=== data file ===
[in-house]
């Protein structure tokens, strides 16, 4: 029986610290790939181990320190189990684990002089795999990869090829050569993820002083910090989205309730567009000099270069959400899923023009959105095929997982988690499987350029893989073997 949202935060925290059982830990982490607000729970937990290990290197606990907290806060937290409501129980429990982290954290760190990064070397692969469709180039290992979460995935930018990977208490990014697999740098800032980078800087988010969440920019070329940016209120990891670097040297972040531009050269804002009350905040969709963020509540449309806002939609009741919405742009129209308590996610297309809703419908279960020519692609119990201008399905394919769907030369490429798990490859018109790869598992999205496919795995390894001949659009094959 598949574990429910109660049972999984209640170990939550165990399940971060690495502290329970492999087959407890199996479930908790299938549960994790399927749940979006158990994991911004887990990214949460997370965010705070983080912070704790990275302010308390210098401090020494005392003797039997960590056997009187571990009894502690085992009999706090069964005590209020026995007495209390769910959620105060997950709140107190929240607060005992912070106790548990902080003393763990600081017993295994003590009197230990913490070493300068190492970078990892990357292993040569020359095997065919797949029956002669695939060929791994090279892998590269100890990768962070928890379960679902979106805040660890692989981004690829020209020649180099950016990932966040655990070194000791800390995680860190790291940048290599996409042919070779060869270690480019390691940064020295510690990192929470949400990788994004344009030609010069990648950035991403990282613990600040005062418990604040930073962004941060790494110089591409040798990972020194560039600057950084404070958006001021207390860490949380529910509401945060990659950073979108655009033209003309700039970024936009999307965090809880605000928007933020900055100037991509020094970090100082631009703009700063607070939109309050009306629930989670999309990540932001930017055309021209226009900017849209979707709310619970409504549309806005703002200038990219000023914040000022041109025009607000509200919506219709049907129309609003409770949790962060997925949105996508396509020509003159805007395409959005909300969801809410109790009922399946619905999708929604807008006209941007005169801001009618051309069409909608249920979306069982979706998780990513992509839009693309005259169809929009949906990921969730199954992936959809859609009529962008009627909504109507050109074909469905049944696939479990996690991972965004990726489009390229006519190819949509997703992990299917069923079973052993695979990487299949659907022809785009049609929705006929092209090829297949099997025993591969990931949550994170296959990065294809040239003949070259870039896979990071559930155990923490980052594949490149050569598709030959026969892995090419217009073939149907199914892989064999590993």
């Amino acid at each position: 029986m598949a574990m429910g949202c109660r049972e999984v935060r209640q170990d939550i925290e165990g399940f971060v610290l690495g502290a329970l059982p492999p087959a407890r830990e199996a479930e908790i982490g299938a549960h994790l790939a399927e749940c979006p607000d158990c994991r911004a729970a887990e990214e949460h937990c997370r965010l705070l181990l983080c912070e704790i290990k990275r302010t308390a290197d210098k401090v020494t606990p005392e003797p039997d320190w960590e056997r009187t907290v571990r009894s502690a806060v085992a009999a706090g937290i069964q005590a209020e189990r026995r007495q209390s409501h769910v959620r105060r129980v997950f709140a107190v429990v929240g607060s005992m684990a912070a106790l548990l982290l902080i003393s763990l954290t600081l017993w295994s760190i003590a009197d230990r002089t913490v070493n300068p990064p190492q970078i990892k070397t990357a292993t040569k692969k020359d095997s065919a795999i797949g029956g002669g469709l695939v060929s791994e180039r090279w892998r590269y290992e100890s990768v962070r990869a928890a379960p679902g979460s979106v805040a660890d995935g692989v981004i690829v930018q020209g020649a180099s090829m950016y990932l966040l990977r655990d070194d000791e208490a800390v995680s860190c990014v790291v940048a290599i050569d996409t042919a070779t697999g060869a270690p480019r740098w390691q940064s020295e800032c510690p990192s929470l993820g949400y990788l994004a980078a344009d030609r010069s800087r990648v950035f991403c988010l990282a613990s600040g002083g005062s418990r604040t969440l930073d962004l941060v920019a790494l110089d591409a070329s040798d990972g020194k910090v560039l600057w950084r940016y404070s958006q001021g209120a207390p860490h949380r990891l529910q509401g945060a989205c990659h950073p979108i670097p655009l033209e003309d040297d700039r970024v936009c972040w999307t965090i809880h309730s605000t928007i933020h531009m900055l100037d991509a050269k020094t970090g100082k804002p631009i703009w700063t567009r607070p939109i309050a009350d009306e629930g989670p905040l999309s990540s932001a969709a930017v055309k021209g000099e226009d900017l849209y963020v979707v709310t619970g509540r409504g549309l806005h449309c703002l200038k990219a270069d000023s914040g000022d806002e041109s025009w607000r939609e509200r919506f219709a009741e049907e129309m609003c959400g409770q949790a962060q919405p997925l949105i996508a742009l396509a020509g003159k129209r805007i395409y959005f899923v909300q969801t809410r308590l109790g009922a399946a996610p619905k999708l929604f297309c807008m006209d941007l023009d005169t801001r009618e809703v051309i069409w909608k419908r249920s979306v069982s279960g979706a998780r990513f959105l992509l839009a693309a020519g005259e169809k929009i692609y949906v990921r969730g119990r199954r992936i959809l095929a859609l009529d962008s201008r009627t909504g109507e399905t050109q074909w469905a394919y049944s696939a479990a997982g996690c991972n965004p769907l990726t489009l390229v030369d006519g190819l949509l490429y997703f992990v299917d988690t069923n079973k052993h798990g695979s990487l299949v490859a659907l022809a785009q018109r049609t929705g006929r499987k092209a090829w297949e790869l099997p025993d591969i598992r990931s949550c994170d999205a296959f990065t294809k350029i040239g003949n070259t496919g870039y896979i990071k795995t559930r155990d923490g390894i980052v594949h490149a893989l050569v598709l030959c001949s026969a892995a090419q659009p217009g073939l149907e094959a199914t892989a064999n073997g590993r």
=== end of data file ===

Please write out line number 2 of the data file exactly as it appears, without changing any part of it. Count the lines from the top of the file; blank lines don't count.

């Protein structure tokens, strides 16, 4: 029986610290790939181990320190189990684990002089795999990869090829050569993820002083910090989205309730567009000099270069959400899923023009959105095929997982988690499987350029893989073997 949202935060925290059982830990982490607000729970937990290990290197606990907290806060937290409501129980429990982290954290760190990064070397692969469709180039290992979460995935930018990977208490990014697999740098800032980078800087988010969440920019070329940016209120990891670097040297972040531009050269804002009350905040969709963020509540449309806002939609009741919405742009129209308590996610297309809703419908279960020519692609119990201008399905394919769907030369490429798990490859018109790869598992999205496919795995390894001949659009094959 598949574990429910109660049972999984209640170990939550165990399940971060690495502290329970492999087959407890199996479930908790299938549960994790399927749940979006158990994991911004887990990214949460997370965010705070983080912070704790990275302010308390210098401090020494005392003797039997960590056997009187571990009894502690085992009999706090069964005590209020026995007495209390769910959620105060997950709140107190929240607060005992912070106790548990902080003393763990600081017993295994003590009197230990913490070493300068190492970078990892990357292993040569020359095997065919797949029956002669695939060929791994090279892998590269100890990768962070928890379960679902979106805040660890692989981004690829020209020649180099950016990932966040655990070194000791800390995680860190790291940048290599996409042919070779060869270690480019390691940064020295510690990192929470949400990788994004344009030609010069990648950035991403990282613990600040005062418990604040930073962004941060790494110089591409040798990972020194560039600057950084404070958006001021207390860490949380529910509401945060990659950073979108655009033209003309700039970024936009999307965090809880605000928007933020900055100037991509020094970090100082631009703009700063607070939109309050009306629930989670999309990540932001930017055309021209226009900017849209979707709310619970409504549309806005703002200038990219000023914040000022041109025009607000509200919506219709049907129309609003409770949790962060997925949105996508396509020509003159805007395409959005909300969801809410109790009922399946619905999708929604807008006209941007005169801001009618051309069409909608249920979306069982979706998780990513992509839009693309005259169809929009949906990921969730199954992936959809859609009529962008009627909504109507050109074909469905049944696939479990996690991972965004990726489009390229006519190819949509997703992990299917069923079973052993695979990487299949659907022809785009049609929705006929092209090829297949099997025993591969990931949550994170296959990065294809040239003949070259870039896979990071559930155990923490980052594949490149050569598709030959026969892995090419217009073939149907199914892989064999590993």